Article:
The basics necessary to begin are a few hand tools for measuring, cutting and filing etc, again start simple with justt a few and build up as needed. As for a machine I would look for a small lathe - the king of machines - there are many available such as the Seig 'Baby' which I have used in the past and can be carried around easily and installed on a small table and hidden away in a cupboard but if you have a bit of space a machine such as the Seig SC2 for example which is a 7 x 12 mini lathe and at 44kg can be just about be lifted and carried comfortably by one fit person. While a milling machine is desireable it is not, unlike the lathe, essential. Much milling work on small engines can be carried out on the lathe without much additional equipment, I would not recommend a 'combination lathe/mill'. A late departed friend of mine built an award winning vee 8 aero engine using his Myford lathe as a milling machine as well as it's normal mode.

I would do some basic reading first before starting, there are also some very good books about the using the lathe intended for beginners which develop the skills needed through projects rather than exercises. Try 'Milling Operations in the Lathe' and one of the many basic books on lathework such as the old but good 'The Amateurs lathe', although there are many similar alternatives as a browse on Amazon or ABE books will show but I can only recommend what I know.

There is also good old YouTube where there are an almost limitless range of useful videos, (but look out as there are 'The Good, The Bad and the Ugly'), as well as very many excellent forums like this one. I should also add that youi need to understand safety rulles, it's surprising the very serious injuries that can be caused by these machines. Enjoy your journey.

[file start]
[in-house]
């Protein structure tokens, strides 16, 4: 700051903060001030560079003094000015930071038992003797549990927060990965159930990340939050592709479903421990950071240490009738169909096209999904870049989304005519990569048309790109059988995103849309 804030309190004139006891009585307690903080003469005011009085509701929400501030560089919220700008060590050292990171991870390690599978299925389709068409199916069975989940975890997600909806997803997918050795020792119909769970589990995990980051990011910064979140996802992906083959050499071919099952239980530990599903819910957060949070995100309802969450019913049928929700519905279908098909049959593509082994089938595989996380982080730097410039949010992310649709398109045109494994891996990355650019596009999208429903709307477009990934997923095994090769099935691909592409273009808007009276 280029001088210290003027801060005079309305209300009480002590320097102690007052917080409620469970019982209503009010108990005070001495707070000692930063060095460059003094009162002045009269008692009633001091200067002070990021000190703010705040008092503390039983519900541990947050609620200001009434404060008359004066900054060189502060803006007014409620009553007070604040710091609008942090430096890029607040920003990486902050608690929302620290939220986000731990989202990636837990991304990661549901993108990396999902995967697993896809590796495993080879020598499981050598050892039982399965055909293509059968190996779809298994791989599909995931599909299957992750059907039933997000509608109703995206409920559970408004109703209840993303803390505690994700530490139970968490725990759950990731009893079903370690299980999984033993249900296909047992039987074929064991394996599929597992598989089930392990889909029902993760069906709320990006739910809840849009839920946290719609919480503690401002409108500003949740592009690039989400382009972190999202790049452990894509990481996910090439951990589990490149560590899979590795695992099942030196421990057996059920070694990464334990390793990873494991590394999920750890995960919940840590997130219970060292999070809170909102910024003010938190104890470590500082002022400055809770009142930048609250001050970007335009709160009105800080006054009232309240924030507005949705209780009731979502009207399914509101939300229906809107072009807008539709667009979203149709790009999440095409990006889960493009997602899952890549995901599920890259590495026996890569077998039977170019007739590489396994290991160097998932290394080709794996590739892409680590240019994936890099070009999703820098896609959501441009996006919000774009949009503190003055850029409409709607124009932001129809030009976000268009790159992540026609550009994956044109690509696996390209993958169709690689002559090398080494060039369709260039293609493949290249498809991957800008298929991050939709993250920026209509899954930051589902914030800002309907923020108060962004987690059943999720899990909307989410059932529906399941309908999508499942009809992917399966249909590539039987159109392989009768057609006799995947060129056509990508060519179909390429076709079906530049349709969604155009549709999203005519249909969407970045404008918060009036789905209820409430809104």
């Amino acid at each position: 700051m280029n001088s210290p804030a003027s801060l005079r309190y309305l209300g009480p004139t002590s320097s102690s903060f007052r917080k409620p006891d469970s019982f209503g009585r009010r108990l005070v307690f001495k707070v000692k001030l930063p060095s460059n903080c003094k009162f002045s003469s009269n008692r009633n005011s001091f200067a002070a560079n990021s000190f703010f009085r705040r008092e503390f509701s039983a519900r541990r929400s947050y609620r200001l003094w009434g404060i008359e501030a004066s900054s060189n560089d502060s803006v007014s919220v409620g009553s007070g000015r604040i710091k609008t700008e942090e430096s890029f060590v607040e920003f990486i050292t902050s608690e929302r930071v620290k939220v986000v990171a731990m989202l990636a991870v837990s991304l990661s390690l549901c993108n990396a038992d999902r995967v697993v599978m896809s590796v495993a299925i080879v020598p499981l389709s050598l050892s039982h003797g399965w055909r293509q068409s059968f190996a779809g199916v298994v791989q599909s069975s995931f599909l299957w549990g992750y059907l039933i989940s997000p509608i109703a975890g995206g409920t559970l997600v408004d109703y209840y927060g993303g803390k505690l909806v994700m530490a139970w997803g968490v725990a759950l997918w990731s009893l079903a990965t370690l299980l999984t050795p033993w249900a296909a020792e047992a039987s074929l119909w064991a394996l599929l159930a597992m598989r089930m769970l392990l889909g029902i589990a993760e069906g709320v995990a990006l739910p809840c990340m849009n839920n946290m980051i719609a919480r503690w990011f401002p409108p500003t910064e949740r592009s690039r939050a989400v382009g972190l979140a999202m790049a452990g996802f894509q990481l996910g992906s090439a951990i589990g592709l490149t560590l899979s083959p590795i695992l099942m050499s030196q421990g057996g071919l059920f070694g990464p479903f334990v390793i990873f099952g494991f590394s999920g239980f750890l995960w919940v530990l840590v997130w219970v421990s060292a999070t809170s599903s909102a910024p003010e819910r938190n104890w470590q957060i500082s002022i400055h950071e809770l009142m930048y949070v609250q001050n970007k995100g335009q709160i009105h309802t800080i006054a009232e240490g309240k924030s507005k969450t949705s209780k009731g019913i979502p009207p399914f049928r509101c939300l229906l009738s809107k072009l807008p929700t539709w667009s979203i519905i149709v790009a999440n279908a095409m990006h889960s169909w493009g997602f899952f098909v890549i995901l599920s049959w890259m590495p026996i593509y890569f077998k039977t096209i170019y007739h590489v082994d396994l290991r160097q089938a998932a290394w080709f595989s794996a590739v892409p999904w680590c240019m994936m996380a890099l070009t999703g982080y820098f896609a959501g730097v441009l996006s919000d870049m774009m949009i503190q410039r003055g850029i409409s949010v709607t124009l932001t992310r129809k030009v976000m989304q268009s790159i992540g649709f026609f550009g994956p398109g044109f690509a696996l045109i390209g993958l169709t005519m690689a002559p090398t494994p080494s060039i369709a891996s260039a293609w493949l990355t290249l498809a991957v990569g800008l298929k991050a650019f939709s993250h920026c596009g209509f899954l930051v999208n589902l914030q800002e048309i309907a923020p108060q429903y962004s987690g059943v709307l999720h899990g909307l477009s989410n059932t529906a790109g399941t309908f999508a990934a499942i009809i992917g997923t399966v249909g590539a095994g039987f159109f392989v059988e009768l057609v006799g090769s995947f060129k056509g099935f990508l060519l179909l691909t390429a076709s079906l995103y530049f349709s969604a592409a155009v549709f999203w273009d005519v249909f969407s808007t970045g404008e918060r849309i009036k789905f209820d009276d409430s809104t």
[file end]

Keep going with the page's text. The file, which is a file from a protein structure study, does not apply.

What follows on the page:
TerryD
link didnt work for me. was it this one, Terry?
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minh-thanh

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notharget !
There are lots of helpful advice !
One more personal opinion : make an engine that can run, make it run better (if it runs at 5 bar, make it run 2 bar , 1 bar or less ), make it look nicer, more effective ... you will learn a lot .
 

Peter Murphy

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notharget,

I'd say if you can justify the expenses and have the time and space start building your own shop. I put off getting a lathe for years and years because I had my goals set on large machines and large projects. I eventually decided to get realistic and bought a 7x mini lathe and really started learning and practicing. A mill and more things for the shop followed and I have learned a lot and made good progress toward a place where I may be able to get and use those large machines. Get out and have fun making things of all kinds.

For blending theory and practice, follow a wide variety of posters on this and other forums, as well as YouTube. I'm not suggesting any names now because that would infer that the ones I like are the only experts and you might overlook some excellent sources that I don't follow for one reason or another.

The path to what I think I hear you saying seems to be something you need to develop along with your specific skills. And nothing says you have to plan it all in advance and stay with the same thing forever.

--ShopShoe
I agree, buy a 7x or similar & start upgrading it by making your own upgrades for your lathe & mill (to a lesser extent) and you will learn a lot as well as improve your mini lathe. This will lead to making better products for your Uni course. Remember you never stop learning in this field, so keep trying to improve your skills
 

goldstar31

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If you can afford it, buy a 7 x 14 lathe but I would regard the Self centring chuck as secondary to a faceplate and then a 4 jaw independent chuck-- and then the 3 jaw.